MOSCOW (AP) — Russia's state-controlled oil company Rosneft could team up and swap shares with Royal Dutch Shell in an Arctic offshore deal similar to one that fell through with BP Plc this month, Prime Minister Vladimir Putin said Friday.
Putin was overseeing a $16 billion share swap that would have seen BP and Rosneft jointly develop Russia's sector of the Arctic shelf.
The agreement fell through on May 16 after Russian shareholders of BP's separate Russian venture, TNK-BP, contested it in court.
A Rosneft official, speaking on condition of anonymity because of the sensitivity of the issue, told The Associated Press at the time that the Moscow-based firm was now talking to other oil majors to replace BP in the Arctic deal.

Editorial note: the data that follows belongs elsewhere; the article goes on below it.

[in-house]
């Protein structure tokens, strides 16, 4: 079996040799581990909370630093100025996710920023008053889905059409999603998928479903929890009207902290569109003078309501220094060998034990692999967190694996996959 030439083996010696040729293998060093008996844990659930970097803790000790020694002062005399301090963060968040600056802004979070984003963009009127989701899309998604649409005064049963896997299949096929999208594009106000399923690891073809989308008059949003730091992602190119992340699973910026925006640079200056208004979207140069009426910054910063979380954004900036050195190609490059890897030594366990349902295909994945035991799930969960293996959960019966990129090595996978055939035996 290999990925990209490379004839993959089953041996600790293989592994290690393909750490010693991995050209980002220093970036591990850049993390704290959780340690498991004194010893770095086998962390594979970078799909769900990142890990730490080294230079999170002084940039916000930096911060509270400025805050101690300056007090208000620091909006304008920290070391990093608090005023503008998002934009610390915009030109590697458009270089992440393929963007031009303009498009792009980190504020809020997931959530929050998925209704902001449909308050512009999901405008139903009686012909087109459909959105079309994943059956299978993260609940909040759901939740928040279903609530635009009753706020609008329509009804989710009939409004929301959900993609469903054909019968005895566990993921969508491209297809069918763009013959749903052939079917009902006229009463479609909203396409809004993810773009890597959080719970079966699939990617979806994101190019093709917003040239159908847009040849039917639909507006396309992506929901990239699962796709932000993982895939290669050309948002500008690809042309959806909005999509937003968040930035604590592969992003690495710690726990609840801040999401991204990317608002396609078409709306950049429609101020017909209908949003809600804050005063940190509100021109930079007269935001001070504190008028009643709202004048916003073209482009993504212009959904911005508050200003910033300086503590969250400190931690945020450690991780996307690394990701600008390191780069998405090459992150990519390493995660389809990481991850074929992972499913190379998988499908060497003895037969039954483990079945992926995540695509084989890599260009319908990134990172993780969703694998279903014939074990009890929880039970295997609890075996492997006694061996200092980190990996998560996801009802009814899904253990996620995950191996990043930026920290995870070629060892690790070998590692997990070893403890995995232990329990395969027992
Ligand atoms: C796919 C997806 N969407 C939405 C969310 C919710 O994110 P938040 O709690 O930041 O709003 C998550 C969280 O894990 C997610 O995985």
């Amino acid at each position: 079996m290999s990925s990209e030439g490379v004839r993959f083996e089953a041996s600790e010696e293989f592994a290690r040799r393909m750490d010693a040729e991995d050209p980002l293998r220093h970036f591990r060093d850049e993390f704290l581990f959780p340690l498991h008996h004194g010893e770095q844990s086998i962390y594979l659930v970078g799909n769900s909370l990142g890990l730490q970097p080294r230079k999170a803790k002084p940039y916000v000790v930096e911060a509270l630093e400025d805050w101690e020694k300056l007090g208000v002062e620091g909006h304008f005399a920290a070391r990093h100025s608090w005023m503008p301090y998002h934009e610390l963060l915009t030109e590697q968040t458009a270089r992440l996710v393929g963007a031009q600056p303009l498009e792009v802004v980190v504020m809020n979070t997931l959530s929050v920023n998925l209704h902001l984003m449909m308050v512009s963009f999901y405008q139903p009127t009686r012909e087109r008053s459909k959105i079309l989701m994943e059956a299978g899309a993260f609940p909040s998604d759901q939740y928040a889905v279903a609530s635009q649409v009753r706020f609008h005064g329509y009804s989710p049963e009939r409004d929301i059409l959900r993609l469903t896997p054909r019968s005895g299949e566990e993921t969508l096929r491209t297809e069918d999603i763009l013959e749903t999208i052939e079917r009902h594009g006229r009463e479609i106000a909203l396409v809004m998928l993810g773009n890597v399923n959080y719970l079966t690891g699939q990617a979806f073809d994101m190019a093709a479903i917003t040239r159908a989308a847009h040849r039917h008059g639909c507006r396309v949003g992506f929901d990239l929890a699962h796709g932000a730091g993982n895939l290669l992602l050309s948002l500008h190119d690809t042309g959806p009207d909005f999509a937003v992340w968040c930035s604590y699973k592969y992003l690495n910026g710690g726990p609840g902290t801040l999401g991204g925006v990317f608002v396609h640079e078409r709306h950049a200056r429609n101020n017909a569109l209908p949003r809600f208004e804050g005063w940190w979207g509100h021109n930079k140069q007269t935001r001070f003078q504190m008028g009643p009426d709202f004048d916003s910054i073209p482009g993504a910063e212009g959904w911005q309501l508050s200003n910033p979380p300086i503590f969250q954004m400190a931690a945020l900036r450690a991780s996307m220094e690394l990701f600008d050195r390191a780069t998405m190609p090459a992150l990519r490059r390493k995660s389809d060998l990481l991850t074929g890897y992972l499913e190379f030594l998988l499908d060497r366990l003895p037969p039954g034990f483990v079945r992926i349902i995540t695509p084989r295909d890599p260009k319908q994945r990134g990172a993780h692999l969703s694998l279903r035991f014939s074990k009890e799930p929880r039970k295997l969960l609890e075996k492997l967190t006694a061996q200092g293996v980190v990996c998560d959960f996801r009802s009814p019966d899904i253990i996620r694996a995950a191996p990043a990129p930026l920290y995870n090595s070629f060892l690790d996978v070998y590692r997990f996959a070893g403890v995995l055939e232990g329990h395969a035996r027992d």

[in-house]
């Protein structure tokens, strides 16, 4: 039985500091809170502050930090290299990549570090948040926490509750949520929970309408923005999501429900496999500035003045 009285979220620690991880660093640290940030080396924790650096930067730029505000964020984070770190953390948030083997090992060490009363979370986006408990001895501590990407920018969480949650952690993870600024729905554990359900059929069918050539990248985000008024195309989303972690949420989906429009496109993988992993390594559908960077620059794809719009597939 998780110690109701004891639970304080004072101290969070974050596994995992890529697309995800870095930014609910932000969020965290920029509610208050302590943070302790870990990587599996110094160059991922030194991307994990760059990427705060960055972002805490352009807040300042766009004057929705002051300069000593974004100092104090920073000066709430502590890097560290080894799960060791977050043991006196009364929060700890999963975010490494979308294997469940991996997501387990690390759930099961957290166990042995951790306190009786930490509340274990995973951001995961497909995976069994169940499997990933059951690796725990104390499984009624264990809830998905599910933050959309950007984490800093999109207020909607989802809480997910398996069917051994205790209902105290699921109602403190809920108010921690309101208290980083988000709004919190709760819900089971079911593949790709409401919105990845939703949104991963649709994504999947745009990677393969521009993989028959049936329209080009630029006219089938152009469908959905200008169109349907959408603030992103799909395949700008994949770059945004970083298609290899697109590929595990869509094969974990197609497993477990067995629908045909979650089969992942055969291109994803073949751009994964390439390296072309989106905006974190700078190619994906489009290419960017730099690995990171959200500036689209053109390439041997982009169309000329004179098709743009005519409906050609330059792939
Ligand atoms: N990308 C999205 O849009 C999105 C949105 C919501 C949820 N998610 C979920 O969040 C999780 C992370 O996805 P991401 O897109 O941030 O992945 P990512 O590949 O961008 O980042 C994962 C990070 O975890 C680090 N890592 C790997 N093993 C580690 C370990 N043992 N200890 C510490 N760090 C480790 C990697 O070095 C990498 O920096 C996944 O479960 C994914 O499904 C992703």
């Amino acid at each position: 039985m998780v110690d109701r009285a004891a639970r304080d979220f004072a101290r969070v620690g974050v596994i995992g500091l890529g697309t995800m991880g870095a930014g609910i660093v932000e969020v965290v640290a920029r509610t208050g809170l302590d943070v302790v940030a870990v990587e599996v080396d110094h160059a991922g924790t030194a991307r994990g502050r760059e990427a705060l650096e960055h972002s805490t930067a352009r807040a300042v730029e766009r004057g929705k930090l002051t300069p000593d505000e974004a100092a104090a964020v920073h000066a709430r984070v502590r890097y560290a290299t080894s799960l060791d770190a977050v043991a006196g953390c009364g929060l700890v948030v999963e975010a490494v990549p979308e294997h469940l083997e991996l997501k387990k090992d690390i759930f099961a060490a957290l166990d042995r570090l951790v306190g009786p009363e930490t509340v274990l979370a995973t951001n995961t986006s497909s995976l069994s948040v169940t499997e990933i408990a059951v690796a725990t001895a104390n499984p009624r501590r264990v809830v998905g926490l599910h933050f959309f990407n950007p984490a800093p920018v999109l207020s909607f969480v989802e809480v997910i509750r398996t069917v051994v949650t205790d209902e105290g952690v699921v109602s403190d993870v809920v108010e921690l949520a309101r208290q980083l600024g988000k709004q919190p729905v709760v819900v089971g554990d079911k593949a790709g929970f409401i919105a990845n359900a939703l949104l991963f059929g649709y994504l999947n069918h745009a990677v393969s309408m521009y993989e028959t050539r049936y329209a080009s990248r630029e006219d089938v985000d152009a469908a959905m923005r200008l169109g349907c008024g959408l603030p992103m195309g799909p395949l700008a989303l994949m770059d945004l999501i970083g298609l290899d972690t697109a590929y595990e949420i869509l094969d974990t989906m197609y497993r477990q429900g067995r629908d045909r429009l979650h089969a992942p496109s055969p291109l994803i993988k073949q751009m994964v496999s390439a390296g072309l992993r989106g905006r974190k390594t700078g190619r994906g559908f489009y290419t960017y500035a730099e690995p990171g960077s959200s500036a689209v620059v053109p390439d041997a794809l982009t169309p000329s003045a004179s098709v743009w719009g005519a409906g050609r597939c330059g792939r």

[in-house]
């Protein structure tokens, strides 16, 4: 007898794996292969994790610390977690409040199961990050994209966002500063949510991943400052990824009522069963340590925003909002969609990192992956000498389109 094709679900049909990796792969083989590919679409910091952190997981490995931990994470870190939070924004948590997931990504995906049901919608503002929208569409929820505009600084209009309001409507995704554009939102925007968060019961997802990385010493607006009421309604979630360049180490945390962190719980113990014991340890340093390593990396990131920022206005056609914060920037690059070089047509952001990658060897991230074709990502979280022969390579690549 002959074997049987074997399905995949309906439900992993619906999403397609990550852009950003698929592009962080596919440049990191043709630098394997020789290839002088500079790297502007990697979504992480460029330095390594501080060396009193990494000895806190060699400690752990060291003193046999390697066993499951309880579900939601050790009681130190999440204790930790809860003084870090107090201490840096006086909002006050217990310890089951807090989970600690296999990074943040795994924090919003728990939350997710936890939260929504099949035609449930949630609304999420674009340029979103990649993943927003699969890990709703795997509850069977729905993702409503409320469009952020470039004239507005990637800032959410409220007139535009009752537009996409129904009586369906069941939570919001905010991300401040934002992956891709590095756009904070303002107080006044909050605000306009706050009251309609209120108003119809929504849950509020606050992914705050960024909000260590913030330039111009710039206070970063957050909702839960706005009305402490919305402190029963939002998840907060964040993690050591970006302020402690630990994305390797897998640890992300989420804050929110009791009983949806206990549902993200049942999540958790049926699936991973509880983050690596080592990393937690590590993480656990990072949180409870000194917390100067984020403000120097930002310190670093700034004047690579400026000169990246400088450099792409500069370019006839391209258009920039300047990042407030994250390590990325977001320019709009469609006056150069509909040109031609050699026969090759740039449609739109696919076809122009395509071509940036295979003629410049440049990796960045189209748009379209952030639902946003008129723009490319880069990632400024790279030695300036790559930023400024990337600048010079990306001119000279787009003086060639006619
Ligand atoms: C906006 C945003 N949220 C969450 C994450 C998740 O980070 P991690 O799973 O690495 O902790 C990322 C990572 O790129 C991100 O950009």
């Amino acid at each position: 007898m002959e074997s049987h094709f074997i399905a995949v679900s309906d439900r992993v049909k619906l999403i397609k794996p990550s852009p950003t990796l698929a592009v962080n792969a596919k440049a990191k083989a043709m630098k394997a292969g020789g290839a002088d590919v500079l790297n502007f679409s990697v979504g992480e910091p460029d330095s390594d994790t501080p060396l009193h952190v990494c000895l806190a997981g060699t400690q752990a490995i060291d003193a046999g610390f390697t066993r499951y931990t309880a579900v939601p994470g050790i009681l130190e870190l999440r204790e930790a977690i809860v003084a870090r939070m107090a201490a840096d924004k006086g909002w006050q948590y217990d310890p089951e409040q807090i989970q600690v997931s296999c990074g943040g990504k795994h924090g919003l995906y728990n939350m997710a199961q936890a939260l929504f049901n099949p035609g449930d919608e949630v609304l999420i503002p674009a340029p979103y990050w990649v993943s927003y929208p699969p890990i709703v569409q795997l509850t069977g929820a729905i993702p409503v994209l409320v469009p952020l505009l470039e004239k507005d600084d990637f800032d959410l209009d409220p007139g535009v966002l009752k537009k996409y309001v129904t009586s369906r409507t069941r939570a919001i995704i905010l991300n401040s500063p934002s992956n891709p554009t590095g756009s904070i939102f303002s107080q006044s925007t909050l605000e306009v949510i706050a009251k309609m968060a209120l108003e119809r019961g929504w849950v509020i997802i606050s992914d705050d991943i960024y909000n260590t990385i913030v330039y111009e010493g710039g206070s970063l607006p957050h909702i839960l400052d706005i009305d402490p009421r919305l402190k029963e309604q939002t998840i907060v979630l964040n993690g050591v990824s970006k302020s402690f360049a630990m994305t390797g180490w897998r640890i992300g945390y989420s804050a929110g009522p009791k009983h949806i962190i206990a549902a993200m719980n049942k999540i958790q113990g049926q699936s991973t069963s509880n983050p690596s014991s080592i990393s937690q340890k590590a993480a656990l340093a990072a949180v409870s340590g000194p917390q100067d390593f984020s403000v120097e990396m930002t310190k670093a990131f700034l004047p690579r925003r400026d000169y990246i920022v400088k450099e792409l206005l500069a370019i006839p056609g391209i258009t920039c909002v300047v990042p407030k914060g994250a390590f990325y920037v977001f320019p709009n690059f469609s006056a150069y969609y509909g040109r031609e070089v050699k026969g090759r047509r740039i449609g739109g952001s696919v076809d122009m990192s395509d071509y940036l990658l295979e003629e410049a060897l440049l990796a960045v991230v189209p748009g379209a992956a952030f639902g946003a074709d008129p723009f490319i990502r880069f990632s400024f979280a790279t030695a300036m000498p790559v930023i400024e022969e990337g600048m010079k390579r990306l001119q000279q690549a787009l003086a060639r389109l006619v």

Russian state news agencies quoted Putin as saying that Shell could team up with Rosneft on the same conditions.
"We've been working with Shell for a long time. We're comfortable working with them," he said.
Putin said, however, that "work with BP is not over yet" and that the British company could still work with Rosneft on other, unspecified offshore projects.
The Russian government has been wary of foreign companies developing its oil and gas fields, capping their participation in energy projects.
But new offshore development in hard-to-tap locations like the Arctic requires technology and expertise that Russian companies lack.
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